Our failure to obey God – to be holy – places us in danger of eternal punishment.
2 Thessalonians 1:9 (NASB)
9 These will pay the penalty of eternal destruction, away from the presence of the Lord and from the glory of His power,
The truth is, we cannot obey Him because we have neither the desire nor the ability to do so. We are by nature rebellious toward God.
Ephesians 2:1-3 (NASB)
1 And you were dead in your trespasses and sins, 2 in which you formerly walked according to the course of this world, according to the prince of the power of the air, of the spirit that is now working in the sons of disobedience. 3 Among them we too all formerly lived in the lusts of our flesh, indulging the desires of the flesh and of the mind, and were by nature children of wrath, even as the rest.
The Bible calls our rebellion “sin.” According to Scripture, everyone is guilty of sin: “for there is no man who does not sin” (1 Kings 8:46). “For all have sinned and fall short of the glory of God” (Romans 3:23). In addition, we are incapable of changing our sinful condition. Jeremiah 13:23 says, “Can the Ethiopian change his skin or the leopard its spots? Neither can you do good who are accustomed to doing evil.”
That does not mean we are incapable of performing acts of human kindness. We might even be involved in various religious or humanitarian activities. However, we are utterly incapable of understanding, loving, or pleasing God on our own.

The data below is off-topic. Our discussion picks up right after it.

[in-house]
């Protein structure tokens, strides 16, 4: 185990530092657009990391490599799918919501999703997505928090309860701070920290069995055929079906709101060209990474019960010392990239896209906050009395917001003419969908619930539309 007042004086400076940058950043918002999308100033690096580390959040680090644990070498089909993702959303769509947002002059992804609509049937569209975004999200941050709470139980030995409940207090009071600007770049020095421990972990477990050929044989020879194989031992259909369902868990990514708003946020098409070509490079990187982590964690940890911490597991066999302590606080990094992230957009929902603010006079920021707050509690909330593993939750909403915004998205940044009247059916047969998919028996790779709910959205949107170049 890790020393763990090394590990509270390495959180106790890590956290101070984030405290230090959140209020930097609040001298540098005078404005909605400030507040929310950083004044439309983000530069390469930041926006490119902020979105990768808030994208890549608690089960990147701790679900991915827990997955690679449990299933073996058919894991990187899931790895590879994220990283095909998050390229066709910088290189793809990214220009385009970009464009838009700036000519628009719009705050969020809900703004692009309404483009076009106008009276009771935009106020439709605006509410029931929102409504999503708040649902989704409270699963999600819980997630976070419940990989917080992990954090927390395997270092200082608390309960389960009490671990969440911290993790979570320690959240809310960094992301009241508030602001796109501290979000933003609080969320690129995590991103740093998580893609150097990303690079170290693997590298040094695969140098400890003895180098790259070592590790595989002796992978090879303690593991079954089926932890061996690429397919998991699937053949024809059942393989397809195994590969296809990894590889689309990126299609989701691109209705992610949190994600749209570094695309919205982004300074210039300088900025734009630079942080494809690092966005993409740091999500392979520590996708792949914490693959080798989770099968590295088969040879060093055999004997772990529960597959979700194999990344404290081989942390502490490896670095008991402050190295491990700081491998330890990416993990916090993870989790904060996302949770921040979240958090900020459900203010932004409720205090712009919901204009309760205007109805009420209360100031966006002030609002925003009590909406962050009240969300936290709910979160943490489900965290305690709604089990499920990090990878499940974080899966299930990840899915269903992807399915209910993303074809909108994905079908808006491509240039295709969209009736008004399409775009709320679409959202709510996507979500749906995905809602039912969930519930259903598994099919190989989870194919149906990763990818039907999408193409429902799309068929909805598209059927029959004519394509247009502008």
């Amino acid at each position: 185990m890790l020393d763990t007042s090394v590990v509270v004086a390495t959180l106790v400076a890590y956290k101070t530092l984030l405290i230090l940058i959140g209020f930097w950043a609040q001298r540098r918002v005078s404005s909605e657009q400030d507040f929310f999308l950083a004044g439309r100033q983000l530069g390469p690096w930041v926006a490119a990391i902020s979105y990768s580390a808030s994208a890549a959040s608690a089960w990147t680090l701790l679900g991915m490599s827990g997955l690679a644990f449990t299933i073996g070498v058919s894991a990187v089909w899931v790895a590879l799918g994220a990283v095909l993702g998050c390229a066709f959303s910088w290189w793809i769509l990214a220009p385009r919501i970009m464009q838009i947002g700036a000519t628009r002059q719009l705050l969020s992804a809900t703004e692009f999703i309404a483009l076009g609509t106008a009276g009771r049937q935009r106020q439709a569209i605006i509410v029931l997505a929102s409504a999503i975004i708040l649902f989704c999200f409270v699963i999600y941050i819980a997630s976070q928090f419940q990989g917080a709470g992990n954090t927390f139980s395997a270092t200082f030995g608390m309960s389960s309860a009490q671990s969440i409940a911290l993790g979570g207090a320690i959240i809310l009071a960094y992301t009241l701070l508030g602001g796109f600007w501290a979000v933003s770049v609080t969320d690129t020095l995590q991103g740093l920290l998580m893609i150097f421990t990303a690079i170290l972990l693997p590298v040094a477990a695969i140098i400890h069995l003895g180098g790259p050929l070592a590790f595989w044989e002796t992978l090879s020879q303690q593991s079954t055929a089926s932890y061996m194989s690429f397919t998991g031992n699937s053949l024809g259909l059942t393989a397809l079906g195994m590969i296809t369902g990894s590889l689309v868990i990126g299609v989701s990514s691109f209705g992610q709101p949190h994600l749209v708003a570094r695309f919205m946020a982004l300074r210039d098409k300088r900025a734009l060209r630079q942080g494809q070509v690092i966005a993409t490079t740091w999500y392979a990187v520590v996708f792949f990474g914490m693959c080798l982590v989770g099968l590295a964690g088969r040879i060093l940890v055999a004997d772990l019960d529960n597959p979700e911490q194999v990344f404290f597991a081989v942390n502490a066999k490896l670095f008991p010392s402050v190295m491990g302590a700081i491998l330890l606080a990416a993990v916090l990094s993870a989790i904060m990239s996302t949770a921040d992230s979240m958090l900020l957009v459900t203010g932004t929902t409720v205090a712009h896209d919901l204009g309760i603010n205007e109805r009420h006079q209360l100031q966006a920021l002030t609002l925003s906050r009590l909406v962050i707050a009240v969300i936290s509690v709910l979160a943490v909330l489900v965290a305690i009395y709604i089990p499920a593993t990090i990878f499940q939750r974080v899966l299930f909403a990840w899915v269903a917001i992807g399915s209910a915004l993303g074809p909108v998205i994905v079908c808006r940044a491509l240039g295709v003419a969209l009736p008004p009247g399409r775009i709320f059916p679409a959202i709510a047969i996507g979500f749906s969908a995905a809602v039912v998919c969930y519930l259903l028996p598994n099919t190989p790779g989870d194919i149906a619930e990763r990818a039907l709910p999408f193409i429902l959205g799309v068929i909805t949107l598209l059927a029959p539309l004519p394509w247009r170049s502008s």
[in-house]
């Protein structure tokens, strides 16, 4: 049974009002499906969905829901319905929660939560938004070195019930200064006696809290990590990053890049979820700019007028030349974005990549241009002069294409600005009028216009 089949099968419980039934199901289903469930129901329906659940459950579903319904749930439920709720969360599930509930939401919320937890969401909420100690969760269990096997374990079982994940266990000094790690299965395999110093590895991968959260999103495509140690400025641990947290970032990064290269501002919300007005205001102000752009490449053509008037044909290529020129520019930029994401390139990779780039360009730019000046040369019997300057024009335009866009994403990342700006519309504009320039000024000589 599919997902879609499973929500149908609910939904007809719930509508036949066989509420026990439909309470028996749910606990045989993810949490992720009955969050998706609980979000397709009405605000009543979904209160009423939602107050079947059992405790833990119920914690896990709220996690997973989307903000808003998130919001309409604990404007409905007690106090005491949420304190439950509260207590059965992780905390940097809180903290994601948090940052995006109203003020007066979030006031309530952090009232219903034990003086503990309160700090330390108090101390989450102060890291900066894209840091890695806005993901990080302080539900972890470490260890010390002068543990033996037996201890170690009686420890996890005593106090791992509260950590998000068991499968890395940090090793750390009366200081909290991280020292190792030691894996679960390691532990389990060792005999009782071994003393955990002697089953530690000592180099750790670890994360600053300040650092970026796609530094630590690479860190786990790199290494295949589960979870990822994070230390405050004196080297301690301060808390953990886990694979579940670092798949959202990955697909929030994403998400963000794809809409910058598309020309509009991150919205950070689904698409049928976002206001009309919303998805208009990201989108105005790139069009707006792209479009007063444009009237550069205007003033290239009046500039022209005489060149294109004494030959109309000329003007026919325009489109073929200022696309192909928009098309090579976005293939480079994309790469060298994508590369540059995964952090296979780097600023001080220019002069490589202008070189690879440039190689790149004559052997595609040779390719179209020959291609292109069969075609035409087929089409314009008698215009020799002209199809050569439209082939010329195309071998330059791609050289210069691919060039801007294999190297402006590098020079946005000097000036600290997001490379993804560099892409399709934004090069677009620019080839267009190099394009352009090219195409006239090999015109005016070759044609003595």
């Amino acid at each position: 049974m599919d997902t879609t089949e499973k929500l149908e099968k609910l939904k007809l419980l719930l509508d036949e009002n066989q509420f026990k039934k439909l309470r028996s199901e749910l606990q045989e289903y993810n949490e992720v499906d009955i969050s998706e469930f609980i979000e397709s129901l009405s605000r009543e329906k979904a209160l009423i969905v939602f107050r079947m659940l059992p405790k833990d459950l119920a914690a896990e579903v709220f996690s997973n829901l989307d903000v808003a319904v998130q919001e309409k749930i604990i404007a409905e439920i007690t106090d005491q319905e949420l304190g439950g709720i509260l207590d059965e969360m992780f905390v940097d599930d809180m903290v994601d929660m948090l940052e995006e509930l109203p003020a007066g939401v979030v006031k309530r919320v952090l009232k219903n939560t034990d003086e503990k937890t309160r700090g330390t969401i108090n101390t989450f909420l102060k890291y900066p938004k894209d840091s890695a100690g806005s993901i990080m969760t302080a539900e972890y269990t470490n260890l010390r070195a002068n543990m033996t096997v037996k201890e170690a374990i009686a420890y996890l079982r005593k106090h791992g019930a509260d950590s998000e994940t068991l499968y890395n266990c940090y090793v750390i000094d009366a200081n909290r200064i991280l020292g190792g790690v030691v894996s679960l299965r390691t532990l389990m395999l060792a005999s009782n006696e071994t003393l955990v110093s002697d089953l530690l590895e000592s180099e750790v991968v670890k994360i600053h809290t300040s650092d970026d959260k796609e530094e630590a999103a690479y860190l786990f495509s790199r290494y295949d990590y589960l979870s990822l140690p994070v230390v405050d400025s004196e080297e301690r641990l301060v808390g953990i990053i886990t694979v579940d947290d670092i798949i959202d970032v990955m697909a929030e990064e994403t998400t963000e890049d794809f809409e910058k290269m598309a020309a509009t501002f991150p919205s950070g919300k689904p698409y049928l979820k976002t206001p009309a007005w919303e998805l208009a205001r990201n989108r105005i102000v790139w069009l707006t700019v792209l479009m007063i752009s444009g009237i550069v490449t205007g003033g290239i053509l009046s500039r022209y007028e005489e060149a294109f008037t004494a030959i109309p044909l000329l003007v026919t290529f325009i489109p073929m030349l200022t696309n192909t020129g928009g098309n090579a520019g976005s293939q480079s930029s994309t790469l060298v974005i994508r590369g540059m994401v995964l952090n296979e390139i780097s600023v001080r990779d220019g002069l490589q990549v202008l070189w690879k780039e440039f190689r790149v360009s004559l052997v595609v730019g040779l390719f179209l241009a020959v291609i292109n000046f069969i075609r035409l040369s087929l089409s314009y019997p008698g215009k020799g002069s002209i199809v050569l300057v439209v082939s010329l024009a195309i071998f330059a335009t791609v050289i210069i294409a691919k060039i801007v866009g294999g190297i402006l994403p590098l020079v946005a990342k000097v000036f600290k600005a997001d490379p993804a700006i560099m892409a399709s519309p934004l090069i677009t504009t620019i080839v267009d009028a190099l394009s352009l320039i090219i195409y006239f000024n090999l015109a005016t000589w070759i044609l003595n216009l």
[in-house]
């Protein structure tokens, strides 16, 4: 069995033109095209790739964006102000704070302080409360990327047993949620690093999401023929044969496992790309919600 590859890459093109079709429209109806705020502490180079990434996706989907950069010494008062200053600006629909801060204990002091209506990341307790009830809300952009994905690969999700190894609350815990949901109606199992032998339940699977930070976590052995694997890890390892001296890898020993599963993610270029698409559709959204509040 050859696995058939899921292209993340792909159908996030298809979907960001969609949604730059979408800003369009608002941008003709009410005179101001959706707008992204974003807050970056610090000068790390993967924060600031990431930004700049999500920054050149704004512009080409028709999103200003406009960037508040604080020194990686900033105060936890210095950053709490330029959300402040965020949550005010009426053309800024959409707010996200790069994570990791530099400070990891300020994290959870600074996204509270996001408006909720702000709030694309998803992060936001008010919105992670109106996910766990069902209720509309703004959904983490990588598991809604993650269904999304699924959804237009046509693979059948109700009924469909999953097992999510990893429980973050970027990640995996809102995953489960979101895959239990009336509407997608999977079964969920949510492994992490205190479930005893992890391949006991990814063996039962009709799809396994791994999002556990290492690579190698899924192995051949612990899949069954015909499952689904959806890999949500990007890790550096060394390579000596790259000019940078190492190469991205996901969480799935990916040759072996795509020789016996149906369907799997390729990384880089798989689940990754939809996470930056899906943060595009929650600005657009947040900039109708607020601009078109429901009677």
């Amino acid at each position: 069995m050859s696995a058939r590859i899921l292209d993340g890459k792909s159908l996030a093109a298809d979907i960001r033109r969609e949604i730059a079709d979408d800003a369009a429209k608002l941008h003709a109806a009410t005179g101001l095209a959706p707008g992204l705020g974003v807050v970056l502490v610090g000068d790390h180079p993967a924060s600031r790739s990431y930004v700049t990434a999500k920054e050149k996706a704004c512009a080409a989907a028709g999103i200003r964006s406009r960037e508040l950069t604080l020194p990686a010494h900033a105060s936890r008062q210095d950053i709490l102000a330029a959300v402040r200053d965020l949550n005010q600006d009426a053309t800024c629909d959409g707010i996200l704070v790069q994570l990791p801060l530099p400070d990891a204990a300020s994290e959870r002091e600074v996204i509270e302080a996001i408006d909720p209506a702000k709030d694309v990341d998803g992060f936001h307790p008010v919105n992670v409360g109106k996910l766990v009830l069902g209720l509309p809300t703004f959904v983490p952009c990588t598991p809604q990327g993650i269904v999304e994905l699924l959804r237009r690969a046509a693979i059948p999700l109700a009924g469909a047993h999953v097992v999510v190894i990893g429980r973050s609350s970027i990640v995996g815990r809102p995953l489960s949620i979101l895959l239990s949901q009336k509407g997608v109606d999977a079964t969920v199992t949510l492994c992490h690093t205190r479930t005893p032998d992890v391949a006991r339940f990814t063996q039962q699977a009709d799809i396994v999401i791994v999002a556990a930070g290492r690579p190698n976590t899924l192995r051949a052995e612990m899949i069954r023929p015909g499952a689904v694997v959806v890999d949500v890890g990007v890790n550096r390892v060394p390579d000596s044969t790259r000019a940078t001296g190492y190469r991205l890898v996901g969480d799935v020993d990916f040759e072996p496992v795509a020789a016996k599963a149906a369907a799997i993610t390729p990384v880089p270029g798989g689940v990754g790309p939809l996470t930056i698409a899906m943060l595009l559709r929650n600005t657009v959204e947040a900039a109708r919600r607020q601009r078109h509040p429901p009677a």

Romans 3:10-12 (NASB)
10 as it is written, “There is none righteous , not even one; 11 There is none who understands , There is none who seeks for God; 12 All have turned aside , together they have become useless ; There is none who does good , There is not even one.”
God’s holiness and justice demand that all sin be punished by death: “The soul who sins will die” (Ezekiel 18:4). That is hard for us to understand because we tend to evaluate sin on a relative scale, assuming some sins are less serious than others are. However, the Bible teaches that all acts of sin are the result of sinful thinking and evil desires. That is why simply changing our patterns of behavior cannot solve our sin problem or eliminate its consequences. We need to be changed inwardly so our thinking and desires are holy.
Jesus is the only one who can forgive and transform us, thereby delivering us from the power and penalty of sin: “And there is salvation in no one else; for there is no other name under heaven that has been given among men by which we must be saved” (Acts 4:12).
Even though God’s justice demands death for sin, His love has provided a Savior, who paid the penalty and died for sinners: “Christ…died for sins once for all, the just for the unjust, so that He might bring us to God” (1 Peter 3:18). Christ’s death satisfied the demands of God’s justice, thereby enabling Him to forgive and save those who place their faith in Him (Romans 3:26). John 3:16 says, “For God so loved the world, that He gave His only begotten Son, that whoever believes in Him shall not perish, but have eternal life.” He alone is “our great God and Savior” (Titus 2:13).